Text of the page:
By Paul Kurian
ROME, DEC. 4, 2012 (Zenit.org).- Devasahayam Pillai (1712-1752) was beatified on Sunday in his native diocese in India, exactly 300 years after his birth. He is the first Indian lay martyr to be beatified.
The celebration was held in the diocese of Kottar, in the state of Tamil Nadu. The organizers anticipated the participation of some 100,000 people. Cardinal Angelo Amato, prefect of the Congregation for the Causes of Saints, celebrated the Beatification Mass along with Cardinals Oswald Gracias and Telesphore Toppo.
Pope Benedict XVI approved the decree recognizing Pillai’s martyrdom in June. Devasahayam (or Nilakandan, his Hindu name) Pillai was born in the present district of Kanyakumari, in Tamil Nadu, in a Hindu family of the “Nair” caste (hereditary social class), close to the Brahmins.
In an interview with ZENIT, the vice-postulator of the cause, Father A. Gabriel, talked about some particulars of the life of the new Blessed, such as his having occupied an important post with the Maharaja of Travancore. “He worked as an official in the palace and was very much loved by the king,” said Father Gabriel, adding that Nilakandan (or also Neelakandan) was a good man who was “faithful to his duty.”
However, “after several bad harvests, he lost his goods,” continued the vice-postulator who mentioned the “devastating” impact that this fact had on Nilakandan, who wondered: “Who will respect me now that I’m poor?”
Nilakandan decided to share his worries with a devout Catholic, a Dutch official by the name of Benedictus Eustachio De Lannoy who explained to him the meaning of suffering in the light of the Book of Job. For Nilakandan, Job’s example and his “trust in God was decisive,” said Father Gabriel. Because of this revelation, he decided to follow in his footsteps as a disciple.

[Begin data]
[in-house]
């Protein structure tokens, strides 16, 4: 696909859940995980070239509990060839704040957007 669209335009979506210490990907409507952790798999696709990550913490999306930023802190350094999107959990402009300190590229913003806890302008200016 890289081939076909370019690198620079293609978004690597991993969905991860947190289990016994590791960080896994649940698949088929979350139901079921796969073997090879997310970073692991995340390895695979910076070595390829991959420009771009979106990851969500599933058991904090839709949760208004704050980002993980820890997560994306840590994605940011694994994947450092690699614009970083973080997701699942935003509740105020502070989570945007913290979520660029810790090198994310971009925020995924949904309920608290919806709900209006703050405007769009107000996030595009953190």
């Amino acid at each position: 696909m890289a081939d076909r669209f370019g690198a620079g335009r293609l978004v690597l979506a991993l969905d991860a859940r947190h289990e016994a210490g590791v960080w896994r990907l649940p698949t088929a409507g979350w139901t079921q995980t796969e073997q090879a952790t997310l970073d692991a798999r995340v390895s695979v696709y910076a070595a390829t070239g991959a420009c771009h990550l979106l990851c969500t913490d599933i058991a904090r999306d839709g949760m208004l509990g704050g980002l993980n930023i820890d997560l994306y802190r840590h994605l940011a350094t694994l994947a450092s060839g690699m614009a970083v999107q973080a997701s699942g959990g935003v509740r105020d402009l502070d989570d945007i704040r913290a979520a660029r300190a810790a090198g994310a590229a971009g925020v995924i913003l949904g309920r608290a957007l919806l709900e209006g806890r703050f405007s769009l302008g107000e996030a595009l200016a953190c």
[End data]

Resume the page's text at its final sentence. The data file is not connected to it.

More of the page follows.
Convinced of the truth of the Christian mysteries, Nilakandan asked for Baptism which he received in 1745 from the hands of Father Giovanni Battista Buttari, a Jesuit missionary, after nine months of preparation. He took the name Devasahayam, the Tamil translation of the biblical name Lazarus, which means “God has helped.”
On the day of his Baptism, Devasahayam dedicated himself solemnly to Christ: “No one [forced] me to come; I came by my own free will. I know my heart: He is my God. I have decided to follow Him and will do so my whole life.” His life was no longer the same; Devasahayam dedicated himself to the proclamation of the Gospel for four years. His wife also converted as did other people within his entourage, explained Father Gabriel.
However, the heads of his native religion did not look kindly on his conversion to Christianity. They denounced him before the king who had Devasahayam arrested in February of 1749. He was ordered to return to Hinduism.
“He was threatened, beaten, mistreated, imprisoned and tortured uninterruptedly for three years,” Father Gabriel said. Despite his sufferings, Devasahayam remained firm in his faith.
Noticing that his example caused many to do the same, the king ordered that he be put to death on January 14, 1752. His corpse was thrown into the forest, but was found by some Christians who buried him in front of the altar of the church of Saint Francis Xavier, which would later become the cathedral of the diocese of Kottar.
Very soon Devasahayam was venerated in the region. His beatification was already desired in 1756, but it was only in 1993 that his cause was opened canonically in the diocese. For the vice-postulator, the life of Devasahayam Pillai was an antidote to materialism. “Today the majority of people are attracted by ephemeral glitter, by material promises,” he observed.
The life of the Blessed martyr, following Job in the service of the Lord, is a sign for modern times. Father Gabriel said he was convinced that through the life of Devasahayam Pillai “people can be touched by God.”
“There’s no doubt that this beatification of a ‘lay and converted martyr’ is a real testimony that takes place [during] the Year of Faith and of the Synod of the New Evangelization, of which he is a pertinent model,” he concluded.